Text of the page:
Freeman, who doesn't really have the stomach for watching a fellow human being relentlessly tortured to extract what may be questionably reliable information, quickly comes to doubt both the morality and effectiveness of what's being done to Anwar, but when he raises his concerns to Whitman, she icily tells him with no irony whatsoever that our government does not "do torture."
Meanwhile, Isabella is trying desperately to get answers about where her husband is. The government has deleted the record of him ever being on the plane to Washington, DC at all (scary, isn't it, how they can just make a person disappear like that?). Except ... oops ... someone forgot that Anwar had credit cards, and he used them while on the plane to make a duty-free purchase. Isabella takes this information to her ex-boyfriend, Alan (Peter Sarsgaard), who works for a powerful Senator . When he sees the evidence that Anwar was in fact on the plane, he steps in to help, trying to convince the Senator (Alan Arkin, in a solid turn) that this is the case with which to challenge the policy of extraordinary rendition in the press. This means taking on the powerful Whitman, though, and the Senator isn't about to put his career and his own power on the line without a watertight case against the rendition policy.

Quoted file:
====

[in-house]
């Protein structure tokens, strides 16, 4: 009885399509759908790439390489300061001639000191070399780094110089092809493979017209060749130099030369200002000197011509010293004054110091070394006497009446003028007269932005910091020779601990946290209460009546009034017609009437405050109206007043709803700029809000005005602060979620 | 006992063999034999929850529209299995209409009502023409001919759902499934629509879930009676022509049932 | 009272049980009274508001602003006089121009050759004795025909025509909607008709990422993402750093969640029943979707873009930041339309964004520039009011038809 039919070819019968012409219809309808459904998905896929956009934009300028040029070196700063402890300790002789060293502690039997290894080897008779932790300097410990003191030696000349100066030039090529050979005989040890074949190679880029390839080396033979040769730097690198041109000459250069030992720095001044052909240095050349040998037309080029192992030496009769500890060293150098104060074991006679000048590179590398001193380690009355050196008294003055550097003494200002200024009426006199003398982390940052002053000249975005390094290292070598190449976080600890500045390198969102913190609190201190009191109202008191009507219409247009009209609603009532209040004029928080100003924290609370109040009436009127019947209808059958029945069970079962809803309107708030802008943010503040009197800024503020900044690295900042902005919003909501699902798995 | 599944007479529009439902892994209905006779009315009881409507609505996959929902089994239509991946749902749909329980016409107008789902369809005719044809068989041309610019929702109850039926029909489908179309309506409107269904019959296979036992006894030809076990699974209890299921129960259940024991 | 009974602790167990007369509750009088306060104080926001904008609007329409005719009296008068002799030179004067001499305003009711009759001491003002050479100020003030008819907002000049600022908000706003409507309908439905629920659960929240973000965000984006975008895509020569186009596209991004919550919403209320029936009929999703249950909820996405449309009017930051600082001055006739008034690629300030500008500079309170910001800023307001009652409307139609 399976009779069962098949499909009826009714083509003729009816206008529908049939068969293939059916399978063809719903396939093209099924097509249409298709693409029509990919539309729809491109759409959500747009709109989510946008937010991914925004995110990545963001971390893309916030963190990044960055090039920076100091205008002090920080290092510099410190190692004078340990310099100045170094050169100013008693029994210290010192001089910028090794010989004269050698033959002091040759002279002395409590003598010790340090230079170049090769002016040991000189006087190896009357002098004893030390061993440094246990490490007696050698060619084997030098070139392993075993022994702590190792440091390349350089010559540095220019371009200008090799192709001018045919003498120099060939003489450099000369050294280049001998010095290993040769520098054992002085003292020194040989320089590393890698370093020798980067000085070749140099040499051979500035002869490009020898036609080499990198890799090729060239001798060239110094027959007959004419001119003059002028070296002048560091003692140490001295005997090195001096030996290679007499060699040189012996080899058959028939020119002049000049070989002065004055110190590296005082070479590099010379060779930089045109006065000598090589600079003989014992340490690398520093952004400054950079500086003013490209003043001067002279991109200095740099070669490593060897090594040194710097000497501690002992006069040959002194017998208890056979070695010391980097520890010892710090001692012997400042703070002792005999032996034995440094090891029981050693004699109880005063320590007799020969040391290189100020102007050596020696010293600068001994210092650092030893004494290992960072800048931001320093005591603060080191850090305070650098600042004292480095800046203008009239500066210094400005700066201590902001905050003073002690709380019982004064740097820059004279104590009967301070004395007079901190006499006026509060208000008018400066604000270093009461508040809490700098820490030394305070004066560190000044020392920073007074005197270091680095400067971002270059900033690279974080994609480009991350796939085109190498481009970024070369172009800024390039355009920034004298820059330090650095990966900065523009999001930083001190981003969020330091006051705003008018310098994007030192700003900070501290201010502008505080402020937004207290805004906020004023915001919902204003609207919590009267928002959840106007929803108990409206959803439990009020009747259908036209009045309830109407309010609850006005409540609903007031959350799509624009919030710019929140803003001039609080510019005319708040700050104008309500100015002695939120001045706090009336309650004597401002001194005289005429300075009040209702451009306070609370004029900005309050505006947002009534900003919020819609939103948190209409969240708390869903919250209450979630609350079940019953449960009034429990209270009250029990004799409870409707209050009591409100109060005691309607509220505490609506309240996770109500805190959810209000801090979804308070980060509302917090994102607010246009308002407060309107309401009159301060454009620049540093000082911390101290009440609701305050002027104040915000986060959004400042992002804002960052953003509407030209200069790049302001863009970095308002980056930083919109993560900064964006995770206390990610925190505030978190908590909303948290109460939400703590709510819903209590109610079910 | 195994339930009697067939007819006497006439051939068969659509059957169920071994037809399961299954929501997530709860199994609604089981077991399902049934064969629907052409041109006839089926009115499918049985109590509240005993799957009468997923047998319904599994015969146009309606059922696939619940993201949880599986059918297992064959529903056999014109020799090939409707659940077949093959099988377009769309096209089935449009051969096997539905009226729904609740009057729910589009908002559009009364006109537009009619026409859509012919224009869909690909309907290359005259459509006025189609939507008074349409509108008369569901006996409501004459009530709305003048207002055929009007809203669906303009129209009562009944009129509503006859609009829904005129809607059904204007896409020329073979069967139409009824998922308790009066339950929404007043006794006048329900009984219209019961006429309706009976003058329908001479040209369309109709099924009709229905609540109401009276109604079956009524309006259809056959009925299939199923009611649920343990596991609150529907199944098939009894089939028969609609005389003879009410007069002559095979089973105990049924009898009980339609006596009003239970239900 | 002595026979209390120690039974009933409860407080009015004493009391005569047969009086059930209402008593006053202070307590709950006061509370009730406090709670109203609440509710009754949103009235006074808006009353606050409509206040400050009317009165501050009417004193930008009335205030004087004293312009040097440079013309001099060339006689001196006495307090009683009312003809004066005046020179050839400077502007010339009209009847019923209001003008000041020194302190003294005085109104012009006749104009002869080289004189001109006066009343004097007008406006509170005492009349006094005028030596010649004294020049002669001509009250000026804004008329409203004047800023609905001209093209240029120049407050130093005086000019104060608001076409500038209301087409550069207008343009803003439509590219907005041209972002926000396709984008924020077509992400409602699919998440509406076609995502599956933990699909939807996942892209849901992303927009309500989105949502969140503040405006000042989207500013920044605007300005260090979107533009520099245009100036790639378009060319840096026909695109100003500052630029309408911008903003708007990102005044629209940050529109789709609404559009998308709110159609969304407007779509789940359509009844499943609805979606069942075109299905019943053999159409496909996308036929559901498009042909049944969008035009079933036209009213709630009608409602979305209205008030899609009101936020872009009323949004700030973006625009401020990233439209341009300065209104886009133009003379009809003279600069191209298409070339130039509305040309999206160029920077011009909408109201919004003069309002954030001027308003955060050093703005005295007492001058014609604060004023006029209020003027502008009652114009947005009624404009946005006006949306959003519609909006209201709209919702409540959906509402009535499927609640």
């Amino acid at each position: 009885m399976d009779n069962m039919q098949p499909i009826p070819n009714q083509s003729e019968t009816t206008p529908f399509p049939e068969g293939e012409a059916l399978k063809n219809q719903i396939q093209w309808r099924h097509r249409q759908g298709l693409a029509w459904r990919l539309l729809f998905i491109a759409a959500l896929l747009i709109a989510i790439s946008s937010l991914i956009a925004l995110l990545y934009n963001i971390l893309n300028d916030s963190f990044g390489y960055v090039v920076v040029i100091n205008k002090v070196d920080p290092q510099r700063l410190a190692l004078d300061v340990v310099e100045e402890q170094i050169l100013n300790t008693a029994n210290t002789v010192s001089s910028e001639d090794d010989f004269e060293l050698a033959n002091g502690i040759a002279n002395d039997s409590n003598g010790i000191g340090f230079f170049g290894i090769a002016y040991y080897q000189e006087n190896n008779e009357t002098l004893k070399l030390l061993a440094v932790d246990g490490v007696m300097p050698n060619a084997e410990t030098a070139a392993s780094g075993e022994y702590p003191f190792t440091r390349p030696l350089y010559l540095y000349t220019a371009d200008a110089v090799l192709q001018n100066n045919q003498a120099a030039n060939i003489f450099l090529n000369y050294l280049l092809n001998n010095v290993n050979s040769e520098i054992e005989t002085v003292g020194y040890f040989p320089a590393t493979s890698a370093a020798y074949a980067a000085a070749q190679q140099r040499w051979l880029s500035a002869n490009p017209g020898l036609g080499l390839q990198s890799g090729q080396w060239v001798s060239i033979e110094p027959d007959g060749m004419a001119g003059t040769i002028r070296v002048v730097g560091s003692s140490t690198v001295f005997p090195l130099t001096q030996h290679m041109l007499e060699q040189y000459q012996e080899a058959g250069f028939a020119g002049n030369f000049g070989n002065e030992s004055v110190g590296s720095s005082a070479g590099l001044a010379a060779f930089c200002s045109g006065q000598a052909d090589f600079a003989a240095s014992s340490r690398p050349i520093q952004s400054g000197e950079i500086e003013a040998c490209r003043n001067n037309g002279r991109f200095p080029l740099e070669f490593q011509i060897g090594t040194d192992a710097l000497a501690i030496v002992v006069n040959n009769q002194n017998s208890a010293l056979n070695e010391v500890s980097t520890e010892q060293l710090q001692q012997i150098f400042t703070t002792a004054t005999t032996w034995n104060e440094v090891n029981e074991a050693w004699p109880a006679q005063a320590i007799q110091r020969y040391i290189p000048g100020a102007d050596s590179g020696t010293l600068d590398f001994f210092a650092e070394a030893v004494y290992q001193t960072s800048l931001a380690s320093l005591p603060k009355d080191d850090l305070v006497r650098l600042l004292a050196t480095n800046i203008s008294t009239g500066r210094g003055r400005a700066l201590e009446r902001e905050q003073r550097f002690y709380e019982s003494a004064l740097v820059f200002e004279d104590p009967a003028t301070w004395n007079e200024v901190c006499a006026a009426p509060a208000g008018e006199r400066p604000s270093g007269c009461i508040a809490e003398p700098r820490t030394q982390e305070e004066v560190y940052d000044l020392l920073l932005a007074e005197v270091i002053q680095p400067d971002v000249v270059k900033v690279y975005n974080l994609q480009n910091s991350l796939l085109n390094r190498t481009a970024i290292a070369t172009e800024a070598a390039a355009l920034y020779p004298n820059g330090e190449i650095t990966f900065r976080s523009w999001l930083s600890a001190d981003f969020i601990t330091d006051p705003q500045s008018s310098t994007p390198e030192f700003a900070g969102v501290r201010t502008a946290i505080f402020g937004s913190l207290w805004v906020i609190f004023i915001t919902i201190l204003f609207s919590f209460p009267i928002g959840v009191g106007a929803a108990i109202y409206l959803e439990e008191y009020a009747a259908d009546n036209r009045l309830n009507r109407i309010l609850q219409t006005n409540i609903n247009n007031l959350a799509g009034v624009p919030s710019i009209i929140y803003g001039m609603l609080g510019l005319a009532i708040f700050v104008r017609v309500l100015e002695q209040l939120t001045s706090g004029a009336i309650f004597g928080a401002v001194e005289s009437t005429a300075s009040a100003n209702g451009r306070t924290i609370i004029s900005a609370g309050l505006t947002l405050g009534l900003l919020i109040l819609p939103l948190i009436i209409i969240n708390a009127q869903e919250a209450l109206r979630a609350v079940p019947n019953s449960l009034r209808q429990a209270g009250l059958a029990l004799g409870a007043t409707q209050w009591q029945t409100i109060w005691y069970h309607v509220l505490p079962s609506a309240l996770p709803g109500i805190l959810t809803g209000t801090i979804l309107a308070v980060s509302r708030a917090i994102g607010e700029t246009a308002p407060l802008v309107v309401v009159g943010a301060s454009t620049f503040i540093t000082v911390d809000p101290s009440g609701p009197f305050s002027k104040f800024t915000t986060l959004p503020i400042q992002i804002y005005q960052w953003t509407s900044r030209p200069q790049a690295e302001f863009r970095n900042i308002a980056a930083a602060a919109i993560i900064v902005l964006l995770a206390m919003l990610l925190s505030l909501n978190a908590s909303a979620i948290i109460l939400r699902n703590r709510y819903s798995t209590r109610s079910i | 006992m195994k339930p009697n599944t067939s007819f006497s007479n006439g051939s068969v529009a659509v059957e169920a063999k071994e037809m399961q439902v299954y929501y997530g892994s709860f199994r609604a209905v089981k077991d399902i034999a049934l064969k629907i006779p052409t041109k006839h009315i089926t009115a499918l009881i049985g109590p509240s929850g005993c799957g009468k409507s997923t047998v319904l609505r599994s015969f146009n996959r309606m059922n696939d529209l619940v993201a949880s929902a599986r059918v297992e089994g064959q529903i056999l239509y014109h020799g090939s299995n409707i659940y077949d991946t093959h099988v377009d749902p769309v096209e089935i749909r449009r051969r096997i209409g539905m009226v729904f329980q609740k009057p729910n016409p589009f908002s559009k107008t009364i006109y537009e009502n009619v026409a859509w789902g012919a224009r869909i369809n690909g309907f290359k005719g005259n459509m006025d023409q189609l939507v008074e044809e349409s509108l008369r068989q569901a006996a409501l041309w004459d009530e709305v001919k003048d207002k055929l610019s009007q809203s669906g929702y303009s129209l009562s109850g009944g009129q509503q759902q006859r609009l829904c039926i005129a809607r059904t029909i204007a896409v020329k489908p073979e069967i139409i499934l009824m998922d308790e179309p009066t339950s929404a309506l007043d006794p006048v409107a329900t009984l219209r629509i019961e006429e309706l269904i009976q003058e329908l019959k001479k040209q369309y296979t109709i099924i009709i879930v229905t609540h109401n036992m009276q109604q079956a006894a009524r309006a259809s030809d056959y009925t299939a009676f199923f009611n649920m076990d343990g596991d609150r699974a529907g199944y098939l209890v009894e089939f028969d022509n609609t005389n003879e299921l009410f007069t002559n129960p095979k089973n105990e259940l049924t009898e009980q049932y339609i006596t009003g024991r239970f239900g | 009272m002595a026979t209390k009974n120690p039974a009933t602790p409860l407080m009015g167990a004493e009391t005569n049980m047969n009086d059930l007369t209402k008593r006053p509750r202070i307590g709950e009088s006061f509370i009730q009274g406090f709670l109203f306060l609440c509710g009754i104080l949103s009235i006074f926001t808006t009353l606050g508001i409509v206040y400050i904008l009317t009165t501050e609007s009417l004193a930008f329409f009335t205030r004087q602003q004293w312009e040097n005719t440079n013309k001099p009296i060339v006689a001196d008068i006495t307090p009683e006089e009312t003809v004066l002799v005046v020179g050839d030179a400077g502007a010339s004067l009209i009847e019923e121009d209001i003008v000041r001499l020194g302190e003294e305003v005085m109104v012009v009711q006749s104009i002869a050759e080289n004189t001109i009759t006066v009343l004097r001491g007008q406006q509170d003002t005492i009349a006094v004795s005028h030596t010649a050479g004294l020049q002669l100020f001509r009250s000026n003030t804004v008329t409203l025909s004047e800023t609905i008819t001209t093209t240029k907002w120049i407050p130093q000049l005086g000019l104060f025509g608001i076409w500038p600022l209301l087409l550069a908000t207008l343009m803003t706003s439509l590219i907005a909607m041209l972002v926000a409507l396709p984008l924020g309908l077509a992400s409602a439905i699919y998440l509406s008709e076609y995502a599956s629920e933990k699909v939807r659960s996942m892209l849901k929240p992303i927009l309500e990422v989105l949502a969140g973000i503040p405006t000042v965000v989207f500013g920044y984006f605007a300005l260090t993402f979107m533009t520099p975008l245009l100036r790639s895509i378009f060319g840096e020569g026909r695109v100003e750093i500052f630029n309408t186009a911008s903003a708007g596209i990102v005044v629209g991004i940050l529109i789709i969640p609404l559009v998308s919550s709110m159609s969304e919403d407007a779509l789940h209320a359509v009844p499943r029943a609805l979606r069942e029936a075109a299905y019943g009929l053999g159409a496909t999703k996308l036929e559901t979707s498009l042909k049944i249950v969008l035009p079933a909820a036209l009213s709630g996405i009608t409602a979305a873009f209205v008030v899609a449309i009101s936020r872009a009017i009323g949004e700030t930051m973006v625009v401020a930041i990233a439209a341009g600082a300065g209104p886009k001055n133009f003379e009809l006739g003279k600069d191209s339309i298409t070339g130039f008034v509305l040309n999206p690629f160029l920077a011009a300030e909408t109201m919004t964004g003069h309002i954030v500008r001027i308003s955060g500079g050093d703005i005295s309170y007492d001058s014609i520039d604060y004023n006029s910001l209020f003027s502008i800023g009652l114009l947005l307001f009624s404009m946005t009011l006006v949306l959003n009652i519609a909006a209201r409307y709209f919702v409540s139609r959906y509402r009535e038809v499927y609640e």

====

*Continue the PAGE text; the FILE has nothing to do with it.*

There's also a secondary plot concerning Fatima (Zineb Oukach) the daughter of Abasi (Yigal Naor), the chief intelligence officer in North Africa. Abasi was the target of the bombing that killed Dixon and 18 other people (mostly women and children), setting this whole story in motion. Fatima, whose father has already chosen a husband for her, has a secret relationship with fellow student Khalid (Moa Kouas). This subplot at first seems mostly irrelevant and then, through some clever plottiness, all the pieces fall into place. I can't really get into much more of a discussion about that without giving too much away. The way in which it fits is pretty skillfully constructed, although there is some convoluted story structure that feels a bit "Babel" toward the end.